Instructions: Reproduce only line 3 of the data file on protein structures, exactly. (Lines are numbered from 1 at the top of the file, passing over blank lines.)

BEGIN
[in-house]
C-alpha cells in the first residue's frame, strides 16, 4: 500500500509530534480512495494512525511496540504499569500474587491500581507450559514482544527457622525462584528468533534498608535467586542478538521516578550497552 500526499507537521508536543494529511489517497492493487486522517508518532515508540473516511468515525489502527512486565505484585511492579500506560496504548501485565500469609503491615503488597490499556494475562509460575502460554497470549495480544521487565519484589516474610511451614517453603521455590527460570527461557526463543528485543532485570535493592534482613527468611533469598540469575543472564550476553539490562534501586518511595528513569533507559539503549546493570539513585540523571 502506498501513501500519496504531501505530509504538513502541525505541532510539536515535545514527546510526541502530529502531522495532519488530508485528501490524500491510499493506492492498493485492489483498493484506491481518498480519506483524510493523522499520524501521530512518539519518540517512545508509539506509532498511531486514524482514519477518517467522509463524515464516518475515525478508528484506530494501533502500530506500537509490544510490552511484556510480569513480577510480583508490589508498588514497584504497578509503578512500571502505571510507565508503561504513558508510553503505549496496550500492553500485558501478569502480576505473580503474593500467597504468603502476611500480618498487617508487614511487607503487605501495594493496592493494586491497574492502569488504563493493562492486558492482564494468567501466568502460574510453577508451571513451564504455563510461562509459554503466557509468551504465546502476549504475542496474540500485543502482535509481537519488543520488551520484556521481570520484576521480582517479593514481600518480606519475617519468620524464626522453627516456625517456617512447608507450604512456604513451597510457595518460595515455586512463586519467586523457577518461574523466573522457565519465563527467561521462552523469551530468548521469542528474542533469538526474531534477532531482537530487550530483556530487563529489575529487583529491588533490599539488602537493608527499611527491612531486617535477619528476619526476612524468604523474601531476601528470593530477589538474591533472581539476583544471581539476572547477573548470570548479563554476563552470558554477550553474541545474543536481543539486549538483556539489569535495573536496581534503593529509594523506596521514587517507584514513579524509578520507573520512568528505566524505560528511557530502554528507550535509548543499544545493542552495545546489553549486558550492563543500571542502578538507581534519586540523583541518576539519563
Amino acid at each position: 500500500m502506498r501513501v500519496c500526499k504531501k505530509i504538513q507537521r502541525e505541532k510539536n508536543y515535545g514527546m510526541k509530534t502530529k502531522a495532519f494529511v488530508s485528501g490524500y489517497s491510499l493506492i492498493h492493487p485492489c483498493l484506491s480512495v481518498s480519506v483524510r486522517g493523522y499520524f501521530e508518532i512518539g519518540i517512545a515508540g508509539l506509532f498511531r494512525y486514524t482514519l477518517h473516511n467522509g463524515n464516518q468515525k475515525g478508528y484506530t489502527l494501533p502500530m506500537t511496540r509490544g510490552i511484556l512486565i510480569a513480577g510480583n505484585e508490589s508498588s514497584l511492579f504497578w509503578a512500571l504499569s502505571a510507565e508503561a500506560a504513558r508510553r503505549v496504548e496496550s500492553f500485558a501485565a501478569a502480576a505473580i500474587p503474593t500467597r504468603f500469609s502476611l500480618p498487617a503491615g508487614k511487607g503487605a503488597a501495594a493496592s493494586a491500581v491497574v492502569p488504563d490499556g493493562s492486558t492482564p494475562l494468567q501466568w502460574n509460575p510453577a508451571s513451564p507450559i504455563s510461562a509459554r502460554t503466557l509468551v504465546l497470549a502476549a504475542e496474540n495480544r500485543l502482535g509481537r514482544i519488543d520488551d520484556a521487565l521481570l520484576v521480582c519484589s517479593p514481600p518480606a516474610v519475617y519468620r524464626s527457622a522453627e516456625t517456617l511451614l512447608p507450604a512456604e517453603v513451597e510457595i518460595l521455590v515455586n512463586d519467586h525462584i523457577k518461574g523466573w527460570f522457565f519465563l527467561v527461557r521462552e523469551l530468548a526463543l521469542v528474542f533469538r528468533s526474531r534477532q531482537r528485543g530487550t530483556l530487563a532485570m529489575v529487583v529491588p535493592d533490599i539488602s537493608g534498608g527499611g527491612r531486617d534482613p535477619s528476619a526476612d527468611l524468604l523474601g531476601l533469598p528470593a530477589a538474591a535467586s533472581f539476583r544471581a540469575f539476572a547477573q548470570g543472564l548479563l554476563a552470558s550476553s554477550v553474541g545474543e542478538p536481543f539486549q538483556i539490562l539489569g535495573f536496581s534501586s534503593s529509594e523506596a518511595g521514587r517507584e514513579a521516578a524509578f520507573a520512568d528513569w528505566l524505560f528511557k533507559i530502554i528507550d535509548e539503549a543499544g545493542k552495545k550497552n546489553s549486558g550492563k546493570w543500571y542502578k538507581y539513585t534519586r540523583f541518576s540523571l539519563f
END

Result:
Amino acid at each position: 500500500m502506498r501513501v500519496c500526499k504531501k505530509i504538513q507537521r502541525e505541532k510539536n508536543y515535545g514527546m510526541k509530534t502530529k502531522a495532519f494529511v488530508s485528501g490524500y489517497s491510499l493506492i492498493h492493487p485492489c483498493l484506491s480512495v481518498s480519506v483524510r486522517g493523522y499520524f501521530e508518532i512518539g519518540i517512545a515508540g508509539l506509532f498511531r494512525y486514524t482514519l477518517h473516511n467522509g463524515n464516518q468515525k475515525g478508528y484506530t489502527l494501533p502500530m506500537t511496540r509490544g510490552i511484556l512486565i510480569a513480577g510480583n505484585e508490589s508498588s514497584l511492579f504497578w509503578a512500571l504499569s502505571a510507565e508503561a500506560a504513558r508510553r503505549v496504548e496496550s500492553f500485558a501485565a501478569a502480576a505473580i500474587p503474593t500467597r504468603f500469609s502476611l500480618p498487617a503491615g508487614k511487607g503487605a503488597a501495594a493496592s493494586a491500581v491497574v492502569p488504563d490499556g493493562s492486558t492482564p494475562l494468567q501466568w502460574n509460575p510453577a508451571s513451564p507450559i504455563s510461562a509459554r502460554t503466557l509468551v504465546l497470549a502476549a504475542e496474540n495480544r500485543l502482535g509481537r514482544i519488543d520488551d520484556a521487565l521481570l520484576v521480582c519484589s517479593p514481600p518480606a516474610v519475617y519468620r524464626s527457622a522453627e516456625t517456617l511451614l512447608p507450604a512456604e517453603v513451597e510457595i518460595l521455590v515455586n512463586d519467586h525462584i523457577k518461574g523466573w527460570f522457565f519465563l527467561v527461557r521462552e523469551l530468548a526463543l521469542v528474542f533469538r528468533s526474531r534477532q531482537r528485543g530487550t530483556l530487563a532485570m529489575v529487583v529491588p535493592d533490599i539488602s537493608g534498608g527499611g527491612r531486617d534482613p535477619s528476619a526476612d527468611l524468604l523474601g531476601l533469598p528470593a530477589a538474591a535467586s533472581f539476583r544471581a540469575f539476572a547477573q548470570g543472564l548479563l554476563a552470558s550476553s554477550v553474541g545474543e542478538p536481543f539486549q538483556i539490562l539489569g535495573f536496581s534501586s534503593s529509594e523506596a518511595g521514587r517507584e514513579a521516578a524509578f520507573a520512568d528513569w528505566l524505560f528511557k533507559i530502554i528507550d535509548e539503549a543499544g545493542k552495545k550497552n546489553s549486558g550492563k546493570w543500571y542502578k538507581y539513585t534519586r540523583f541518576s540523571l539519563f